The theme of our July issue (on shelves now) is confidence and reading all the amazing stories of women celebrating their confidence got me thinking about how important confidence is for us when we are giving birth. Now, I accept that some people reading the headline: Why Giving Birth Was The Best Night Of My Life, may feel a very strong urge to punch me at this moment. I feel you. I kinda feel like punching me too but hear me out.
Giving birth was not something I ever expected to enjoy. I was fully expecting to have a horrific ordeal, especially if the accounts of the other mothers I knew were anything to go by. I presumed that I'd have a forceps delivery after a 22-hour labour with a dud epidural and someone playing 'not touching, can't get mad' with my face throughout. It came as a huge shock to me when I found it to be awesome in the true sense of the word - my mother still thinks I'm totally bonkers by the way.
My friends seemed to be firmly divided into two camps: The 'get the epidural as fast as you can' side - whose tales of needles in spines frankly terrified me - and the ones who went drug-free - crazy b*tches with whom I felt I had nothing in common basically.
This was the birth of my second child and I?had already developed a strong fear because of a very surreal, unpleasant c-section birth with my first'son. Thankfully everything went smoothly with that c-section but I still felt very disassociated from the experience which I think impacted really negatively on the early days of his life. A difficult birth is a tricky thing to open up about because of course, the aim is to safely deliver the baby and if you are leaving the hospital with a beautiful baby in your arms then you are already profoundly lucky and it feels petty to dwell on the often very difficult circumstances of our deliveries.
However, a woman's experience of giving birth needs to be minded and our excellent but sadly pretty strained care system often doesn't have the resources to be as nurturing as individual mothers need. I'm talking about ME basically. I needed nurturing. I needed a hug and a valium and a G & (GODDAMN) T, dammit - a small person was apparently about to exit my body for God's sake. As the due date drew nearer, I began to obsessively fixate on the baby's pending entrance (or 'Baby-mageddon' as I often referred to it, depending on how nihilistic I was feeling towards the process).
"The human race put a man on the moon, why are we still making people inside people?" I'd rage to anyone who'd listen. "Even just from an engineering point of view, it makes no sense."
The pre-birth anxiety started to crescendo when we attended the birth prep class. As a mother who had previously had a c-section, I was in a special class that seemed to have even more horrifying details about the birth than your average antenatal course. In an extremely unpopular move, The Man (implanter of this parasite... I mean... baby) actually left the class early, such is his low-tolerance for disgusting details. As partaking in the birth was not optional for me, I felt I?needed to take some positive action if I was going to get the baby out with less trauma than last time. I decided to quiz some of the friends who seemed to have had positive birth experiences and noticed that the term 'GentleBirthing' kept coming up among the one's who had skipped the epidural.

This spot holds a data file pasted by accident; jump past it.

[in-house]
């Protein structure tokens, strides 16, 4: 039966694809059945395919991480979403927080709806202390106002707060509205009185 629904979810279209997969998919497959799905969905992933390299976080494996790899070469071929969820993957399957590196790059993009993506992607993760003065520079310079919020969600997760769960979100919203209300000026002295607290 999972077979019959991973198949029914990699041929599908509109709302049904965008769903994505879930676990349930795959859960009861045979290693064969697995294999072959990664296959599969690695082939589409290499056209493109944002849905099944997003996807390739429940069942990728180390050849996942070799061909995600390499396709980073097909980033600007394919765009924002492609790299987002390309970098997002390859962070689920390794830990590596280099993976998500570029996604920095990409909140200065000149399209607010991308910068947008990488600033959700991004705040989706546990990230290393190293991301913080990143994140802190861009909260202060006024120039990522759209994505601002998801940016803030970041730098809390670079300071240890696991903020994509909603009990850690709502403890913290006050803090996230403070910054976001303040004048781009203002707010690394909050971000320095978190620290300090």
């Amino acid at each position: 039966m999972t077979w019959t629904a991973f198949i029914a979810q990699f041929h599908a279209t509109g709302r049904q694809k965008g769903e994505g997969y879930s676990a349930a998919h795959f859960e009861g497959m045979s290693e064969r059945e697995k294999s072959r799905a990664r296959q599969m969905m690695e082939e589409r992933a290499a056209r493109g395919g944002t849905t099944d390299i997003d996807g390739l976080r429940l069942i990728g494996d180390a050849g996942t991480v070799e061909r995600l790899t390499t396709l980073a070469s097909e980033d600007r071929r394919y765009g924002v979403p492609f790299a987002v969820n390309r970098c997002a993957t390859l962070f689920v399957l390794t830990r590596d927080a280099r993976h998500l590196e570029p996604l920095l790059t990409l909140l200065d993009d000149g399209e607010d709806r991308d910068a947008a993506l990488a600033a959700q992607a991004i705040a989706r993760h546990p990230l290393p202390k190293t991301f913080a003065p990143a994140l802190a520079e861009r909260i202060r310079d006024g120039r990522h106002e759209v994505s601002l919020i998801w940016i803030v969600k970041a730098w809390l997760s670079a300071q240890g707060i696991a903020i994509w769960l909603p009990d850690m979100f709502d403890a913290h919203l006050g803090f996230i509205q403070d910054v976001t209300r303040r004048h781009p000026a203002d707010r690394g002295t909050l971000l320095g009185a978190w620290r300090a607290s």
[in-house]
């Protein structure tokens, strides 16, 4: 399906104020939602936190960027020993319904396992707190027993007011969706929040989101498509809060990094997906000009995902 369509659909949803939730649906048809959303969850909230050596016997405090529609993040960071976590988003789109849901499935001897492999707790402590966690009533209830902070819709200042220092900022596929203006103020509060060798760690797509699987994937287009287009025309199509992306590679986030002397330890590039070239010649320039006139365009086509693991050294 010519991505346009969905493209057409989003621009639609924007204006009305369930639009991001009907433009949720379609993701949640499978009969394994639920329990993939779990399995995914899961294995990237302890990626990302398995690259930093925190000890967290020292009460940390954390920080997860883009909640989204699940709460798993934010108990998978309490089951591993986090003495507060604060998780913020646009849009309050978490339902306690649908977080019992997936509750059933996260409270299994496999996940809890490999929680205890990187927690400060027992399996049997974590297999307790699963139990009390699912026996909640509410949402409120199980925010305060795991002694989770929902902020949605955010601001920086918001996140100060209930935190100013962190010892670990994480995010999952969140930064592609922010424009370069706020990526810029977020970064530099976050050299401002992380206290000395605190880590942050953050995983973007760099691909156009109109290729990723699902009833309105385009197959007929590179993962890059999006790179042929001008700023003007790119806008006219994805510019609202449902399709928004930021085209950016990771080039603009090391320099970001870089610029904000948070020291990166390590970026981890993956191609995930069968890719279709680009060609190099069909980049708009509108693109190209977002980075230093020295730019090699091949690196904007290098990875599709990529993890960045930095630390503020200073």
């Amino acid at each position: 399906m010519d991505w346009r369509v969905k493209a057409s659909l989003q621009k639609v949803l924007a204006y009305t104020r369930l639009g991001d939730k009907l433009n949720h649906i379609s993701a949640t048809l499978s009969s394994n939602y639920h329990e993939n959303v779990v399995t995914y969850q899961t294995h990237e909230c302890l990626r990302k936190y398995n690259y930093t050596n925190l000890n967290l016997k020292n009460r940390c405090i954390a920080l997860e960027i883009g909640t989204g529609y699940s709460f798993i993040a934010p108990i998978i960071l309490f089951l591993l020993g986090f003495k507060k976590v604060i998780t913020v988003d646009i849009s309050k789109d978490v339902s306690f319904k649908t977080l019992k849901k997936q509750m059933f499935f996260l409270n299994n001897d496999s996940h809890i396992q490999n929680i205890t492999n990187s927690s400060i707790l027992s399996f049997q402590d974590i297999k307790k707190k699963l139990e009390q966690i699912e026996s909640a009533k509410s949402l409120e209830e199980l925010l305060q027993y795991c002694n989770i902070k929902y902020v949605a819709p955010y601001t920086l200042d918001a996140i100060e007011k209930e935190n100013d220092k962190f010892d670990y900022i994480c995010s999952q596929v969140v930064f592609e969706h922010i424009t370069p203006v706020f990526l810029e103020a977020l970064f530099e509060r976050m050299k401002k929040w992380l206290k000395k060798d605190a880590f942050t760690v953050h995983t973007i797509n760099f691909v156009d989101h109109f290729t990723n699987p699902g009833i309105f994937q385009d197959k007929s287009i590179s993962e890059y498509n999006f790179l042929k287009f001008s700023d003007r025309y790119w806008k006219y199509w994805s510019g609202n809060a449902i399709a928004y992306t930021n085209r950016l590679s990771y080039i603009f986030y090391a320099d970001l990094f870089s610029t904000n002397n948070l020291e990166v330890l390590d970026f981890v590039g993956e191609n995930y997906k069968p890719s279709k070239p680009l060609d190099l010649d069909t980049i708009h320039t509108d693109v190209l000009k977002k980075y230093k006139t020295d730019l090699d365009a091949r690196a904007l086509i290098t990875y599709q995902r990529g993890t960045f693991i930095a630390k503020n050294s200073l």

I should point out that while I was still petrified of the entire endeavor, I had now organised the terror into different levels in ascending order:
Fear 3) The Birth; Fear 2) Having a botched epidural; Fear 1) Having another c-section. Since the birth would definitely be taking place one way or another, it was starting to seem like a bit of a no-win situation. I decided to give the Hypnobirthing a shot. I would like to stress at this point that I did not have any faith that a melodic voice whispering platitudes in my ear would help in getting this conniving baby out of me. And then I got the shock of my life when it totally did.
The experience of giving birth to my second son is honestly one of my most treasured memories. This is going to sound insane but if I could go back in time and do it again, I totally would. Madness. Even I know this is madness and I'm the one saying it. I used an app called GentleBirth created by Irish midwife, Tracey Donegan and to say I am evangelical about it, is the understatement of the century. I absolutely credit Tracey Donegan's GentleBirth method along with a bit of luck from the birthing gods for having a beautiful birthing experience, such a contrast to my first. The app is tailored to each user and sets you homework of hypno sessions to listen to each day. I think what the app did for me was remove the fear of the birth. The language used in the sessions is empowering and positive and supports all birth choices. It gave me the confidence to trust in my own body which is exactly what we need in that moment.
"GET. THE. GENTLEBIRTH APP." I obnoxiously scream into the face of every pregnant woman I meet. I know how irritating it is being pregnant and being constantly targetted with unsolicited advice, however, every mother needs Tracey Donegan whispering in their ear while they prepare for birth.
Get the GentleBirth app here.